French ultrasound vendor returns to U.S. market

April 11, 2001

Kontron Medical has reentered the North American marketplace. The company, which is owned by the French firm Amphora, hopes to win customers in the U.S. with its Sigma 330, a midrange color-flow ultrasound system.The product will be featured at the

Kontron Medical has reentered the North American marketplace. The company, which is owned by the French firm Amphora, hopes to win customers in the U.S. with its Sigma 330, a midrange color-flow ultrasound system.

The product will be featured at the upcoming annual meeting of the American College of Obstetricians and Gynecologists April 28 to May 2. It will be sold through a network of eight dealers in the U.S. and two in Canada. Primary customers will be specialists in ob/gyn, as well as other office-based physicians who might use the system for vascular or general-purpose scanning.

“In the next year we hope to see where we fit in the market and make sure our product is answering market needs,” said Dan Meibers, product and marketing manager for Kontron Medical.

It has been several years since Kontron equipment has been sold in the U.S. The company left the U.S. because of a mismatch between its product line and the marketplace. Kontron had offered only lower end systems, whereas the U.S. market has typically preferred high-performance systems. Sigma 330 offers Kontron the chance to get back where it needs to be, according to Meibers.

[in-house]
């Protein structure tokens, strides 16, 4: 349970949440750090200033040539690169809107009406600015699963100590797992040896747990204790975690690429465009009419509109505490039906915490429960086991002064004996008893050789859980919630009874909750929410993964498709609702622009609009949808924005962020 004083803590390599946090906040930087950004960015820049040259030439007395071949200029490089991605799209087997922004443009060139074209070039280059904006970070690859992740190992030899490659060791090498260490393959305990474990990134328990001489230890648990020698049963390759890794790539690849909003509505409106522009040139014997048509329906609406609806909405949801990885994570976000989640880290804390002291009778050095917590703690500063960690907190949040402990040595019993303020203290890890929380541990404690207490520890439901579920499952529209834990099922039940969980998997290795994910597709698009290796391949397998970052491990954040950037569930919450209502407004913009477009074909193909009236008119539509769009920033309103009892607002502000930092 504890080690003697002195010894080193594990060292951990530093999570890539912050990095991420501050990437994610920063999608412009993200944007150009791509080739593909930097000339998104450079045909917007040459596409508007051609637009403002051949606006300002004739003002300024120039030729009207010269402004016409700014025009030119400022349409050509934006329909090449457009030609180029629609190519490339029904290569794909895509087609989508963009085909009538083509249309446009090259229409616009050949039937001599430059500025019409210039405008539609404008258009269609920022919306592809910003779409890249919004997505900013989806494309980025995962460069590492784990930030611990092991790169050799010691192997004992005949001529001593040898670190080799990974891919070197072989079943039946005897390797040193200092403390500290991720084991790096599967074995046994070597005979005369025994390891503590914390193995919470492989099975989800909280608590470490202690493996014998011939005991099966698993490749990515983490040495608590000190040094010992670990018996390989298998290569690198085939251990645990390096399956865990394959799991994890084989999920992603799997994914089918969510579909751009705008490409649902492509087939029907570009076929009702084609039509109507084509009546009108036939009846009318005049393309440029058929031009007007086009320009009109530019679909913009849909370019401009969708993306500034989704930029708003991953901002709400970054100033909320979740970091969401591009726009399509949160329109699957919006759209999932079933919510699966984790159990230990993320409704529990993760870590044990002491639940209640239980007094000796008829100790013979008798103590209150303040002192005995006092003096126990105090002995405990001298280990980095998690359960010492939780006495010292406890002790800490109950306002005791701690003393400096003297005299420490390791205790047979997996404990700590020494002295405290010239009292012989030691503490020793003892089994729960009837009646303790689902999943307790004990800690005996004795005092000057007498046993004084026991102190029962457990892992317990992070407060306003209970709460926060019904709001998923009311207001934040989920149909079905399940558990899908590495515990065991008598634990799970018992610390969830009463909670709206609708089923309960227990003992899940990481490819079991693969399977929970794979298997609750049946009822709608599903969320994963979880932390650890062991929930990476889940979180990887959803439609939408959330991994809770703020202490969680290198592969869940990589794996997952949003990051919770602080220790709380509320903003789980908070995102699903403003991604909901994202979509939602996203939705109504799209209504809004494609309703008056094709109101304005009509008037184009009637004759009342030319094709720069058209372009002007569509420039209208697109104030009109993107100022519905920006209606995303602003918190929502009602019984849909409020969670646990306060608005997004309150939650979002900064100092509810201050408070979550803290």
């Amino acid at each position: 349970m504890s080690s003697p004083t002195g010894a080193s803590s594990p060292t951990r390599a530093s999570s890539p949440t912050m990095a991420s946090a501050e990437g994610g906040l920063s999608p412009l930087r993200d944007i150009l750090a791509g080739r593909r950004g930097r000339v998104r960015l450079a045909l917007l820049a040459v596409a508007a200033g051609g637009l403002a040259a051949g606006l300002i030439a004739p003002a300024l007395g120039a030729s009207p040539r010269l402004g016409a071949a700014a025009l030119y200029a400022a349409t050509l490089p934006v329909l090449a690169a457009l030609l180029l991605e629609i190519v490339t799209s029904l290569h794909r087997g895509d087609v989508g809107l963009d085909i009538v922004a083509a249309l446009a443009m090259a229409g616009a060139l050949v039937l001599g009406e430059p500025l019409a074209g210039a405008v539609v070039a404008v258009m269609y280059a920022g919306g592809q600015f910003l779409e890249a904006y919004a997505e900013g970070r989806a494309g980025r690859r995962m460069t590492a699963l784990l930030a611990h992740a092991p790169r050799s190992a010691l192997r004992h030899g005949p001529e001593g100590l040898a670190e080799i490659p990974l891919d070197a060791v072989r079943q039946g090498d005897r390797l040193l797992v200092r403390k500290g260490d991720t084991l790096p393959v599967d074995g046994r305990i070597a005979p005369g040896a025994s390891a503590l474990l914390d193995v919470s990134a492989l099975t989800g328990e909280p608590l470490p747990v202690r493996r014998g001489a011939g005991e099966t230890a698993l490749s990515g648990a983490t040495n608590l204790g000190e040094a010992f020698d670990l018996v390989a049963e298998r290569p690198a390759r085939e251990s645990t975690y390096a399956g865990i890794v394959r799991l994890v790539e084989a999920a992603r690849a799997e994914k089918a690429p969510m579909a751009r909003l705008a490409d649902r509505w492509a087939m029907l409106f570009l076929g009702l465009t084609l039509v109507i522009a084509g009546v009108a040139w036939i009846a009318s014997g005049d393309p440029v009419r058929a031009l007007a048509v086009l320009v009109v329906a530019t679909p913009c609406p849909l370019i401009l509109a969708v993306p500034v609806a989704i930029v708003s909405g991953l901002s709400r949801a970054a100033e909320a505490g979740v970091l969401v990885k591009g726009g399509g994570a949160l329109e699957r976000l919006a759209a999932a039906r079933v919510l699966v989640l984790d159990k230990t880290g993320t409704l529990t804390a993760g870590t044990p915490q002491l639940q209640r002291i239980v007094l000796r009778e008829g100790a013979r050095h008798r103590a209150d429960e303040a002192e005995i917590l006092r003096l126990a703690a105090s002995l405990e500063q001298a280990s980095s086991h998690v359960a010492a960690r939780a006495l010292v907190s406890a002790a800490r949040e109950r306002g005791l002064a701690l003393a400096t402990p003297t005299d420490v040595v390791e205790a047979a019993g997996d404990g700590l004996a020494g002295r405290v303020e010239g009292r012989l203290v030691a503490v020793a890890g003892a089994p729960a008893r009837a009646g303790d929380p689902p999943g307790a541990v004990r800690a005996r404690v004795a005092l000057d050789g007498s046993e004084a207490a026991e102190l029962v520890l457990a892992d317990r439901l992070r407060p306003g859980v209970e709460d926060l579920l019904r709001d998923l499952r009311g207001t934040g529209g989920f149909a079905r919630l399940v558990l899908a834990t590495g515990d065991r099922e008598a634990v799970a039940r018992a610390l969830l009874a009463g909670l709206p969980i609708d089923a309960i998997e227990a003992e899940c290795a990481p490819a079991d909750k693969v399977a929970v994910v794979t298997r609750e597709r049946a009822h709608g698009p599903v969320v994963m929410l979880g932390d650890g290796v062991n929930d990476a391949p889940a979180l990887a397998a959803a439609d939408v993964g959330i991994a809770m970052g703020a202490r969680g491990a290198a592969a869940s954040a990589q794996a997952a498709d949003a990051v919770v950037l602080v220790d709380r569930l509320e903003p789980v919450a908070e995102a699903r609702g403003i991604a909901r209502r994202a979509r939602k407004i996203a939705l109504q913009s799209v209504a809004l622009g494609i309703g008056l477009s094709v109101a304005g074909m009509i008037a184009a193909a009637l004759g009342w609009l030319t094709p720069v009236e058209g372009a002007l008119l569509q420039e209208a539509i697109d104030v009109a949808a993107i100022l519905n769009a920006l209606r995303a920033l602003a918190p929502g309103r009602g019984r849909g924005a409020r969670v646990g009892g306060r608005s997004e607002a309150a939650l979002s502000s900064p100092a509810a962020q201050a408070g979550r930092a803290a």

“To be a player, you need to sell in the largest market in the world,” he said.

Sigma 330 represents a change for the company. The color-flow system delivers the capability lacking in its previous offerings. The midrange system comes in three different configurations and can be equipped with several types of probes, including curved-array, linear-array, and convex transducers, as well as intracavity products with biopsy capabilities. Among the features are 3-D gray-scale, color-flow Doppler, and high-frequency imaging.

Also in the Kontron product line will be a low-end, black-and-white version called Sigma 110, but Meibers expects the higher performance system to be the more popular. The 3-D capability should help distinguish the system from competitors, he said.

“To be able to bring an affordable color-flow system with 3-D into the midrange market should be a valuable advantage for us,” he said.